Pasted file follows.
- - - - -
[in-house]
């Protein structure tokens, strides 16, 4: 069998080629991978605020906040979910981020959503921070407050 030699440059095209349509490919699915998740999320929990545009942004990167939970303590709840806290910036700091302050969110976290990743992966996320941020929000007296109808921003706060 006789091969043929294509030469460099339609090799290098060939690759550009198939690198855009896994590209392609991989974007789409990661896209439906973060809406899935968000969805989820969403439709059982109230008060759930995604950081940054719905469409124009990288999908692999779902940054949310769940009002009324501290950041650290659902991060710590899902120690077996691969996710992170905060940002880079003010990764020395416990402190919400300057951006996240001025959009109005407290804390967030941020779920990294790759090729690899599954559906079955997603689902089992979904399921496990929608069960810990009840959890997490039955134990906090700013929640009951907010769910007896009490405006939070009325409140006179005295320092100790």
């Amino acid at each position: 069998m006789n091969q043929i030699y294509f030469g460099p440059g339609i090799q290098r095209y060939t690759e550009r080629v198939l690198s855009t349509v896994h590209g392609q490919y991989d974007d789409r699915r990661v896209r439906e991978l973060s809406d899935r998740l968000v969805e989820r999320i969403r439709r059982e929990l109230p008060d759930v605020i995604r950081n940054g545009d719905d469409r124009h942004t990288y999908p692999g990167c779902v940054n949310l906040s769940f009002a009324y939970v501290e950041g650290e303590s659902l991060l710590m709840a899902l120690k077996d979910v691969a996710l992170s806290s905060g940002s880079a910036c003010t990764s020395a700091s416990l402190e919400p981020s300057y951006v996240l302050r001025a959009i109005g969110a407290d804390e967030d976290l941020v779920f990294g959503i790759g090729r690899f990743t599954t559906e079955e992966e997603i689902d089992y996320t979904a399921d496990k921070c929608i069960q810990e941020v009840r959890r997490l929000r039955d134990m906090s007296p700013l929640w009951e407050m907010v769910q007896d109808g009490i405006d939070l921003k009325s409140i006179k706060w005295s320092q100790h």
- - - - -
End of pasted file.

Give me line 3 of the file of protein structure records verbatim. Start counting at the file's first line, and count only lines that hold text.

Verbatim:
């Amino acid at each position: 069998m006789n091969q043929i030699y294509f030469g460099p440059g339609i090799q290098r095209y060939t690759e550009r080629v198939l690198s855009t349509v896994h590209g392609q490919y991989d974007d789409r699915r990661v896209r439906e991978l973060s809406d899935r998740l968000v969805e989820r999320i969403r439709r059982e929990l109230p008060d759930v605020i995604r950081n940054g545009d719905d469409r124009h942004t990288y999908p692999g990167c779902v940054n949310l906040s769940f009002a009324y939970v501290e950041g650290e303590s659902l991060l710590m709840a899902l120690k077996d979910v691969a996710l992170s806290s905060g940002s880079a910036c003010t990764s020395a700091s416990l402190e919400p981020s300057y951006v996240l302050r001025a959009i109005g969110a407290d804390e967030d976290l941020v779920f990294g959503i790759g090729r690899f990743t599954t559906e079955e992966e997603i689902d089992y996320t979904a399921d496990k921070c929608i069960q810990e941020v009840r959890r997490l929000r039955d134990m906090s007296p700013l929640w009951e407050m907010v769910q007896d109808g009490i405006d939070l921003k009325s409140i006179k706060w005295s320092q100790h």